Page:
5 Signs You Need Better AWS DevOps
Imagine this scenario: you want to build a new house, so you hire two people: an architect to design the structure and all the plumbing and wiring and the like, and an interior designer to come up with the various features of the rooms, the lighting, the colors, the decor. Six months later, they each hand over their plans...but they haven’t actually spoken to each other the entire time. If you hand those two sets of plans over to a contractor, how likely do you think your house is to be built effectively and efficiently?
If the person responsible for the functionality and stability of the overall house (the architect) had worked collaboratively with the person designing the features inside the house (the interior designer), you’d have a good chance of getting a well-functioning, nice-looking house built on budget—and you’d have seen an apt metaphor for DevOps practice.
Our AWS DevOps methodology melds software development and IT operations with a set of tools and processes that impact key value vectors: reducing costs, increasing efficiency, getting more secure and stable software to market faster. Here are five signs that your organization needs to mature its DevOps practices now.
1. Your enterprise treats IT as a cost center
Many years ago, IT departments had to spend most of their time doing “keeping the lights on” work—making sure hardware ran, avoiding system outages, maintaining backup and disaster recovery. And it made sense at the time, when enterprises were only beginning to implement digital systems. But the digital landscape has changed since then—and your relationship to IT should have too.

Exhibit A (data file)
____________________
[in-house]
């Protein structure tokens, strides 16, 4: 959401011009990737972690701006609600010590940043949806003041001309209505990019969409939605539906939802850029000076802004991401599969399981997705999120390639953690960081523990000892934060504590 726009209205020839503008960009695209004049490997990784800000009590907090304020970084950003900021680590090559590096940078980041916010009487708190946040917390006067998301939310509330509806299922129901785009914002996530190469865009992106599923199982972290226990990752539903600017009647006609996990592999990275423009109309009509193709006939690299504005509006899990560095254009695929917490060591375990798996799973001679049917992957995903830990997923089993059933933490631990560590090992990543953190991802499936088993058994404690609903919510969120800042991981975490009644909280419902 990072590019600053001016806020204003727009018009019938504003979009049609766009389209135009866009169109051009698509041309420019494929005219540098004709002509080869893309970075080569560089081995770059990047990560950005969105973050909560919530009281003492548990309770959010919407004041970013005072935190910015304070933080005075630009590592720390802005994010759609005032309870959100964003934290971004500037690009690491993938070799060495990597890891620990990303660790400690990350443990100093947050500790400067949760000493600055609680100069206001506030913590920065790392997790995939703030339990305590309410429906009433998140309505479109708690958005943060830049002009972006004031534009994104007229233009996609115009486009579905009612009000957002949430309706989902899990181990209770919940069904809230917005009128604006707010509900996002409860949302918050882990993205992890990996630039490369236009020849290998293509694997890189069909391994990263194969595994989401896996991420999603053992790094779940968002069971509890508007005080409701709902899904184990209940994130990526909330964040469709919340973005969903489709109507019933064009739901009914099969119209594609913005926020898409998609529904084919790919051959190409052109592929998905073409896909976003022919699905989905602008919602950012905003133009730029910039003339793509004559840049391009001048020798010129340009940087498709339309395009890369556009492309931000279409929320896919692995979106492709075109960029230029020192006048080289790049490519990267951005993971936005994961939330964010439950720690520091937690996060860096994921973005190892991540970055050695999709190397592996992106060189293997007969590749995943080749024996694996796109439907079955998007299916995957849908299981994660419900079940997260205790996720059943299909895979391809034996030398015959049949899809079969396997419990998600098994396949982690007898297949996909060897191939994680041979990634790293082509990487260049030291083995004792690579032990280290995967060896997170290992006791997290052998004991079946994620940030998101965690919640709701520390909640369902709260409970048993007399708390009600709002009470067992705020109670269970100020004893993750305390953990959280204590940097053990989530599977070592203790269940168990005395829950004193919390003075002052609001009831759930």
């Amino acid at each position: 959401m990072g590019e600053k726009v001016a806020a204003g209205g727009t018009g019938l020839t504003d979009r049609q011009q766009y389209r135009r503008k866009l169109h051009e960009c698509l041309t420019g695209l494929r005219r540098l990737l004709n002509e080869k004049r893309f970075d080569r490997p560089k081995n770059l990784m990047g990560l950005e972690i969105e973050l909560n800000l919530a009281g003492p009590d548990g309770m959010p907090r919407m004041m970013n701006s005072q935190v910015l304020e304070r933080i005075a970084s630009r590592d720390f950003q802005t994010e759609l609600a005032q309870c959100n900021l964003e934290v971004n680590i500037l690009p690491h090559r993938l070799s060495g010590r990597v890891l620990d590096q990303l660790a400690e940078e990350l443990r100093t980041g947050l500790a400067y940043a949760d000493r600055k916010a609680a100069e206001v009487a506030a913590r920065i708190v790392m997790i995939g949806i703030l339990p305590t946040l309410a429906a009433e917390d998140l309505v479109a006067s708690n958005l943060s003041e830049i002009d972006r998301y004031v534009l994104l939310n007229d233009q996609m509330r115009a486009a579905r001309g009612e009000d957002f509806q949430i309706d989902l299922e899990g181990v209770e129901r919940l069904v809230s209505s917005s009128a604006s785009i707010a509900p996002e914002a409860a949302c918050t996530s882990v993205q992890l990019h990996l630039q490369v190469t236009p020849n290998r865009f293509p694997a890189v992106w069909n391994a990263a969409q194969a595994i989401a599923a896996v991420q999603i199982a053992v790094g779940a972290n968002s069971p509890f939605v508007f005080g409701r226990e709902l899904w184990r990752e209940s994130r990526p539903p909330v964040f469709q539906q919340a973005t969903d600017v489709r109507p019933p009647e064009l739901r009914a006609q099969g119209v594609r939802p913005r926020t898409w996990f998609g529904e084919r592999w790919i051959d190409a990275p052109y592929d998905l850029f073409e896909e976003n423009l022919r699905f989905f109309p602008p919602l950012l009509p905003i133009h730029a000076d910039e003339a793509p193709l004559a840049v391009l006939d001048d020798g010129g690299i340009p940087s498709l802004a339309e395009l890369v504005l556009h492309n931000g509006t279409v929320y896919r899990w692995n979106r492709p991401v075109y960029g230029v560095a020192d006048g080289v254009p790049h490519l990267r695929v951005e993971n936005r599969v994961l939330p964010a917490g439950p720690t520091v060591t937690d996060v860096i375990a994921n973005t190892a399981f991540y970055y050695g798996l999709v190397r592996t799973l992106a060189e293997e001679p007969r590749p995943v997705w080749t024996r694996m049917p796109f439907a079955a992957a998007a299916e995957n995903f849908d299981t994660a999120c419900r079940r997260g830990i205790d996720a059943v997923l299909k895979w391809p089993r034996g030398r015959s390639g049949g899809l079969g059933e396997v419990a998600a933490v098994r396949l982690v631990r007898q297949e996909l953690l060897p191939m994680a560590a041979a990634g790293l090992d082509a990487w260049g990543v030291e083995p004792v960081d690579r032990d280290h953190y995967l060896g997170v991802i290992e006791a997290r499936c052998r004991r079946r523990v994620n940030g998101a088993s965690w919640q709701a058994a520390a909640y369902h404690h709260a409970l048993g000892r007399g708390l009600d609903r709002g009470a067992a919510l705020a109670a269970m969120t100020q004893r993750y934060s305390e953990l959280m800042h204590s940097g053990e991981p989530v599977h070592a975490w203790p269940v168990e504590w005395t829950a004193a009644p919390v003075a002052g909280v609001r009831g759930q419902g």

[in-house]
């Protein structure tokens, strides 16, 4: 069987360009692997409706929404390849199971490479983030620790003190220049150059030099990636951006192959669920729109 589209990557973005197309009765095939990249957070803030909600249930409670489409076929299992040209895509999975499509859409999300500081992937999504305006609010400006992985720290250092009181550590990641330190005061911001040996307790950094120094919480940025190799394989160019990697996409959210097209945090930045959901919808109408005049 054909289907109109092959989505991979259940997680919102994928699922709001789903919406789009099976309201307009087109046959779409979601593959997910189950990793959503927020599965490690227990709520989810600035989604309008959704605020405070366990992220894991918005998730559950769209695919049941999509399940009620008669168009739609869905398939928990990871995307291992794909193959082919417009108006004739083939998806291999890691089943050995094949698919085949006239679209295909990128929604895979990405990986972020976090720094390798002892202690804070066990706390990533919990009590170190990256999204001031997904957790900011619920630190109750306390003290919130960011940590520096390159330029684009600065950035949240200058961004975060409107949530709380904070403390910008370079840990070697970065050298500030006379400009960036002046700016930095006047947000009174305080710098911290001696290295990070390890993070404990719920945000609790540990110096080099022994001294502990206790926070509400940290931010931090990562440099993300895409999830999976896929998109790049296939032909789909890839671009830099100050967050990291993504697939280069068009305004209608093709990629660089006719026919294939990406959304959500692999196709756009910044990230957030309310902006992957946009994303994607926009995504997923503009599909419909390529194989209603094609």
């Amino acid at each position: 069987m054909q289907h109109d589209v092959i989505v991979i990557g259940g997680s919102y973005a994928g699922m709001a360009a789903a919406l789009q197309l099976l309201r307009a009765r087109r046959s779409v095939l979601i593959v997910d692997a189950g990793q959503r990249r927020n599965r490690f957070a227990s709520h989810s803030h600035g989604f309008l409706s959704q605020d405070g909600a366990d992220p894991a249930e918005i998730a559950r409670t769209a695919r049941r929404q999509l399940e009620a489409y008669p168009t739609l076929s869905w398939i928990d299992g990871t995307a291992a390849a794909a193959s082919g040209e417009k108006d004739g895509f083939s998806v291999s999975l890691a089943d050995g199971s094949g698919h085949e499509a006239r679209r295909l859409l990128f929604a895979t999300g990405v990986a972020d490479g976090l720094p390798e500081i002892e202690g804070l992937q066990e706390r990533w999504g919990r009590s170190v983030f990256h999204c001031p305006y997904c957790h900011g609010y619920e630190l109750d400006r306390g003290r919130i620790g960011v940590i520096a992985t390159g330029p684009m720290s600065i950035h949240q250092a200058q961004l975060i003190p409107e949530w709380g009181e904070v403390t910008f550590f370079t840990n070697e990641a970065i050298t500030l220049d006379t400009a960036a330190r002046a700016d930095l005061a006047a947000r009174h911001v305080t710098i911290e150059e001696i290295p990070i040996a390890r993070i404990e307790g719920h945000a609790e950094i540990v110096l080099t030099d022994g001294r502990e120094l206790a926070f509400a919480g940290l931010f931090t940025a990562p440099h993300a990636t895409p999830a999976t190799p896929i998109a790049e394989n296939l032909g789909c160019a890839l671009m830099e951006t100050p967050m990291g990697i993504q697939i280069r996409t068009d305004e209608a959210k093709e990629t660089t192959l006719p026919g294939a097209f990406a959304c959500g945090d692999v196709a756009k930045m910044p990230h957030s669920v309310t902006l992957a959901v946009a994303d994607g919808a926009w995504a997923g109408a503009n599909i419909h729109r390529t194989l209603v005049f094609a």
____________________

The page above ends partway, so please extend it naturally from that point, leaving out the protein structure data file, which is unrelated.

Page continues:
If your IT department is still viewed as just an overhead expense, you’re missing out on a huge amount of business value. IT is a crucial component of the value stream, and treating that department as a strategic partner is key to achieving your business goals. When you empower your IT leaders to collaborate on strategic decisions, you tap into the real power of digital transformation. This is a big cultural change—and one that AWS DevOps consulting services can help you navigate successfully.
2. You spend more time fighting fires than solving business problems
If your IT leadership walks into the building each morning with no idea what their priorities will be that day, it’s a sure sign that your enterprise is stuck in a reactionary mode. With no organizational system management or strategic digital roadmap, your IT organization is caught in an endless cycle of putting out fires, reacting to what’s broken, and fighting through friction—instead of doing the strategic work that drives the business.
A mature DevOps approach prevents fires from happening in the first place and minimizes the impact of mistakes—through good moderation, federation, and environment handling. Good DevOps allows your IT leadership to pursue clear priorities that have long-term business impact.
3. You’re regularly rolling back releases